tolueneln-hexane mixtures." 'I The X-ray crystal structure
analysis of 5 showed that it consists of nearly regular
[(0C),C0Co(py)~]+ cations (Fig. 2). The geometry around
the cobalt carrying the carbonyl groups is a distorted trigonal bipyramid, while that around the cobalt carrying the
py groups is a distorted tetrahedron. The Co-Co distance
is short (2.490(2) A) compared with that in 3 (2.52
isolation of 5 from solutions containing both 3 and py
suggests that electron transfer in disproportionation and
[ I ] W. Hieber, Adu. Organomer. Chem. 8 (1970) I .
[2] G. Fachinetti, F. Del Cima, G. Sbrana, T. Funaioli. J. Organomet. Chem.
287(1985) C23.
[3] M. Y. Darensbourg, Prog. Inorg. Chem. 33 (1985) 221.
[4] C. P. Horwitz, D. F. Shriver, Adu. Organomer. Chem. 23 (1984) 219. and
references cited therein.
151 M. Schneider, E. Weiss, J. Organomet. Chem. 121 (1976) 365.
161 G. Fachinetti, G. Fochi, T. Funaioli, P. F. Zanazzi, J . Chem. Soc. Chem
Commun. 1987. 89.
[7] G. Fachinetti, G. Fochi, T. Funaioli, J. Organomer. Chem. 301 (1986)
[S] Pjridine (1.5 mL, 18.6 mmol) in 100 mL of n-hexane was added dropwise to a stirred solution of 3 (6.6 g, 19.3 mmol) in 500 mL of n-hexane.
Simultaneously with gas evolution, 4 starts to precipitate immediately as
a carmine microcrystalline solid. At the end of the addition, the solid
was collected and washed with 25 m L of n-hexane. Yield: 4.25 g (60V0).
[9] 4 : triclinic crystals, P i , u = 16.910(3), h = 13.171(3), c = 12.125(3) A,
a = 104.80(2).fl=97.45(2), y = 108.95(2)", V ~ 2 4 0 1 . 7 Z = 2 . The structure was solved by direct methods using the SIR package (G. Cascarano,
C. Giacovazzo, M. C. Burla, A. Nunzi, G. Polidori, M. Camalli. R. Spagna, D. Viterbo, lXth European Crystallographic Meeting, Torino 1985,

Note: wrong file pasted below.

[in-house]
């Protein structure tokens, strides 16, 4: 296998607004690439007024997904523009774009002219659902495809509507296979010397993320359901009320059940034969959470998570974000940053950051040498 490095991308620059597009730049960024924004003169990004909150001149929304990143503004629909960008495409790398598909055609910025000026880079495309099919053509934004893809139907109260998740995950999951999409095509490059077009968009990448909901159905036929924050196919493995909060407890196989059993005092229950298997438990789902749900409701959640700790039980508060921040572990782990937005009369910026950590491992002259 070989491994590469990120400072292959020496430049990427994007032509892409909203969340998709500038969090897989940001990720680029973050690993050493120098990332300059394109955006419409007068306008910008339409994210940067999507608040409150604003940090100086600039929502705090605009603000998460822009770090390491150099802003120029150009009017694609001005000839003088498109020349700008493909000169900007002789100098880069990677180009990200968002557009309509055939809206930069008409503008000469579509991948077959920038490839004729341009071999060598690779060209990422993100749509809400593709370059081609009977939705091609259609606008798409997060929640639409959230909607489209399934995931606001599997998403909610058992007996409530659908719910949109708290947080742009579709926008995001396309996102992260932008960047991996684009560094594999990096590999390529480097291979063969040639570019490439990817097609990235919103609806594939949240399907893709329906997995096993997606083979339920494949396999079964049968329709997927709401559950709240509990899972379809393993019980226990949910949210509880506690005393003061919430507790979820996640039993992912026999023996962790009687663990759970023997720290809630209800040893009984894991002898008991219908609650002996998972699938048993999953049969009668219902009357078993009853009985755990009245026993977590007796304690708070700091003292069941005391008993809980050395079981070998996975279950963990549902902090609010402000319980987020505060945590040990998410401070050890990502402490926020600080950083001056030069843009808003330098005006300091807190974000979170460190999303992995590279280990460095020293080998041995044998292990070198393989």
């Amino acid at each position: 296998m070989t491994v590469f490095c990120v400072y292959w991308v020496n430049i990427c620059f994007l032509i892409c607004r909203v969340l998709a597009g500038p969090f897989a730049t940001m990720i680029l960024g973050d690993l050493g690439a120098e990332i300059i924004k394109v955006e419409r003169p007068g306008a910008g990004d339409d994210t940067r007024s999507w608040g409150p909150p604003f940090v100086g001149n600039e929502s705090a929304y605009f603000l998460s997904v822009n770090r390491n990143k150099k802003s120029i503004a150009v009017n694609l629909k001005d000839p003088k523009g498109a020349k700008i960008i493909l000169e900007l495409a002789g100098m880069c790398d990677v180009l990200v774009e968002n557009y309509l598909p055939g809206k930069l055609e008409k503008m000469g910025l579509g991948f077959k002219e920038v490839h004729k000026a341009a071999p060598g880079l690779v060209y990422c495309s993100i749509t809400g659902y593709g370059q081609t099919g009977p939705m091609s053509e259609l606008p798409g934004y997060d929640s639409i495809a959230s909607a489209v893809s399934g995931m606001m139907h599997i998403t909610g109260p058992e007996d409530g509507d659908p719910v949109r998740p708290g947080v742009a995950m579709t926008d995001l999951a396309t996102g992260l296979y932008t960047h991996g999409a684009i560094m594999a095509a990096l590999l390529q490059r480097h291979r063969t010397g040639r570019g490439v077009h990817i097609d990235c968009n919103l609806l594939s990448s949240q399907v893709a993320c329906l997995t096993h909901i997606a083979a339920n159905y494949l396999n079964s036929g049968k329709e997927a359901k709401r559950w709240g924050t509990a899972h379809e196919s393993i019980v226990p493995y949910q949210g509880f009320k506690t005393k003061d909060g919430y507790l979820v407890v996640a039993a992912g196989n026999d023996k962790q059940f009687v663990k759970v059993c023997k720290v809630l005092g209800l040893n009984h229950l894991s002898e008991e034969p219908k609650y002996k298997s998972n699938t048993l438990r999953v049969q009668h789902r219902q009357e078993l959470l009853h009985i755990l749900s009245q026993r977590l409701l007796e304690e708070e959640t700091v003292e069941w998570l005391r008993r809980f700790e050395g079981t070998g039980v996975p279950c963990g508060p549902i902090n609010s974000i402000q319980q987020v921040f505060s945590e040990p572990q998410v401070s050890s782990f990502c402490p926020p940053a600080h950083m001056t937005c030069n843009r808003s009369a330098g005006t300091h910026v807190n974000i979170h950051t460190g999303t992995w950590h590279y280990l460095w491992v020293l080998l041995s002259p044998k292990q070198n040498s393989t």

Abstracts 1-046) and refined by the full-matrix least-squares method
with the SHELX-76 program. To avoid a too high number of parameters, the pyridiae rings were constrained to perfect hexagons with an
edge of 1.395 A and refined as rigid groups. The hydrqgen atoms were
included at the calculated positions (C-H = 1.08 A, U ~ 0 . 1 6A').
Anisotropic thermal parameters were assigned to the Co atoms only.
R = 0.059,
= 0.064
( I / ~ = ~ ' ( F , , ) + O . O 0 3 9 f i ;for
) 2837 unique reflections ( I > 3 n ( l ) ) : Philips PWI 100 single-crystal diffractometer, MokClradiation. graphite monochromator).
[lo] 5 : monoclinic crystals, P ; , / n , 0 = 2 2 699(3), h = 13.340(3), c=9.050(3)
/?=98.79(2)". V=2708.2 A'. 2 = 4 ) . The structure was solved and refined
with the procedure described in 191. The contribution of H atoms at the
calculated positions was included. with an overall isotropic thermal paAnisotropic thermal paramerers
rameter ( U ) that refined to 0.15
were refined only for C o , 0, and N atoms. R=0.048;
=0.05 I (I/w=a'(F,,) +0.0003 F i ) for
R,, =(Z w(lF,,i - lF<l)'/X wl&,l')'
2172 unique reflections (1>30(1)). Further details of the crystal structure investigation are available on request from the Fachinformationszentrum Energie, Physik, Mathematik GmbH, D-75 14 Eggenstein-Leopoldshafen 2 (FRG), on quoting the depository number CSD-52384, the
names of the authors, and the journal citation.
[II] To 3.8g ( I 1.1 mmol) of 3 dissolved in 100mL of a mixture of toluene
and n-hexane, 1.85 mL (22.9 mmol) of py was added. The solution was
kept under reduced pressure and stirred for 4 hours. Complex 5 was
obtained as an emerald-green microcrystalline solid. Yield: 4. I g (879").
1121 T. G. Richmond, Q. Shi, W. C. Trogler, F. Basolo, J . Am. Chem. SOC. 106
(1984) 76.
Alkylaluminum Cations: Synthesis and Structure
of IAl(2-C(SiMe3)2C,H4N)2jlAICI,IX*
By Lutz M. Engelhardt, Ulrich Kynast. Colin L. Ruston,*
and Allan H . White
Alkylaluminum compounds, [(AIR,)2], and alkylaluminum chlorides, [(AlR,CI),], are negligibly ionized in so-
u. Kynast,
Dr. A. H. White
Department of Physical and Inorganic Chemistry,
University of Western Australia
Nedlands, 6009 (Australia)
[*] Dr. C. L. Raston, Dr. L. M. Engelhardt, Dr.
Fig. 7 Mole~u1.11LI>\I.II \ I I U L I U I C ' 01 [ ( O C I,[ o( o(py),] * . Important distances [A] and angles ["I: c02-Co3 2.490(2). C - 0 1.14 (average), Co3-C23
1.8 16( 13). C 0 3 - C ~ ~ l . 7(average),
Co2-N 2.035 (average); CoZ-Co3-C23
175.7(4), Co2-Co3-C,, 77.9 (average), Co3-Co2-N I 12.8 (average), Co3-C,,-0
176.7 (average).
Angew. C h e m In1 Ed. Engl. 26 (1987) No. 7
We thank the Australian Research Grants Scheme for supporting this
Note added by the editorial staff A crown-ether-stabilized [AIMella
ion was reported in the May issue of Angew. Chem. (cf., however, dates
of receipt): S. G Bott, A. Alvanipour, S . D. Morley, D. A. Atwood, C.
M. Means, A. W. Coleman. J. L. Atwood, Angew. Chem. 99 (1987) 476;
Angew. Chem. Inr. Ed. Engl. 26 (1987) 485.
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pyridin, structure, synthesis, hydrocarbonic, co3, co2, ions, polarizing, co4coco, highly